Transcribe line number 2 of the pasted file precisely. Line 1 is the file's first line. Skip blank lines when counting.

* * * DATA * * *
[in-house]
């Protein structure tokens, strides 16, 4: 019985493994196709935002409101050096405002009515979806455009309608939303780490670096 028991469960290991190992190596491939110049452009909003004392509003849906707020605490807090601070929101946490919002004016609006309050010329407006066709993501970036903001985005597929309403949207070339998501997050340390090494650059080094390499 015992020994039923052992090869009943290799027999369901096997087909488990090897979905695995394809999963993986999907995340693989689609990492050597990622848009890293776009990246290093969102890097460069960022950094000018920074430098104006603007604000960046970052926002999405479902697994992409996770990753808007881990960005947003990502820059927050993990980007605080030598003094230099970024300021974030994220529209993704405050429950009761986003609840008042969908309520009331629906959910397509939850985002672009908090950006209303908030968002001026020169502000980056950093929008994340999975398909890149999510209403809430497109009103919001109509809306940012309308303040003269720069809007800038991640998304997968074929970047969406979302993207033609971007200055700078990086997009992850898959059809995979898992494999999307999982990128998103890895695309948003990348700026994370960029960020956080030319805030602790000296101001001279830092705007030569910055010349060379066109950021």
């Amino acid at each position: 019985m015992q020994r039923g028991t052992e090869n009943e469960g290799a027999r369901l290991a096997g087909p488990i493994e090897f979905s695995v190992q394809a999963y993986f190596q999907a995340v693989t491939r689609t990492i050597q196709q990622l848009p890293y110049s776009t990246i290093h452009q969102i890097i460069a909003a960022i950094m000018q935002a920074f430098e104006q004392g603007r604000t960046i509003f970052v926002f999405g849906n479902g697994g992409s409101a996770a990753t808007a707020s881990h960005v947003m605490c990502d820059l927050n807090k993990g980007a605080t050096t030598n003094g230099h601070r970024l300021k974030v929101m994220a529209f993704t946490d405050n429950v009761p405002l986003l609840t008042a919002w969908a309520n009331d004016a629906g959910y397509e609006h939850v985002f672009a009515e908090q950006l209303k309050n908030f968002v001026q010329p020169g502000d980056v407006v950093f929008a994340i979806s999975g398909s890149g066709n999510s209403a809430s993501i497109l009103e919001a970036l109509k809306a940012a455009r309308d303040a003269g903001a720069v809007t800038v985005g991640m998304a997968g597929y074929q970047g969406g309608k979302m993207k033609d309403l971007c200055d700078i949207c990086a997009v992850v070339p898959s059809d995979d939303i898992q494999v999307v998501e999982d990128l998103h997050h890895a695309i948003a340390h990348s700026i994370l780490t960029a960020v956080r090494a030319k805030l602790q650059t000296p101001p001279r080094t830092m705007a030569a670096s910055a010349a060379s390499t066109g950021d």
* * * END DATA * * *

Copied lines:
């Protein structure tokens, strides 16, 4: 019985493994196709935002409101050096405002009515979806455009309608939303780490670096 028991469960290991190992190596491939110049452009909003004392509003849906707020605490807090601070929101946490919002004016609006309050010329407006066709993501970036903001985005597929309403949207070339998501997050340390090494650059080094390499 015992020994039923052992090869009943290799027999369901096997087909488990090897979905695995394809999963993986999907995340693989689609990492050597990622848009890293776009990246290093969102890097460069960022950094000018920074430098104006603007604000960046970052926002999405479902697994992409996770990753808007881990960005947003990502820059927050993990980007605080030598003094230099970024300021974030994220529209993704405050429950009761986003609840008042969908309520009331629906959910397509939850985002672009908090950006209303908030968002001026020169502000980056950093929008994340999975398909890149999510209403809430497109009103919001109509809306940012309308303040003269720069809007800038991640998304997968074929970047969406979302993207033609971007200055700078990086997009992850898959059809995979898992494999999307999982990128998103890895695309948003990348700026994370960029960020956080030319805030602790000296101001001279830092705007030569910055010349060379066109950021």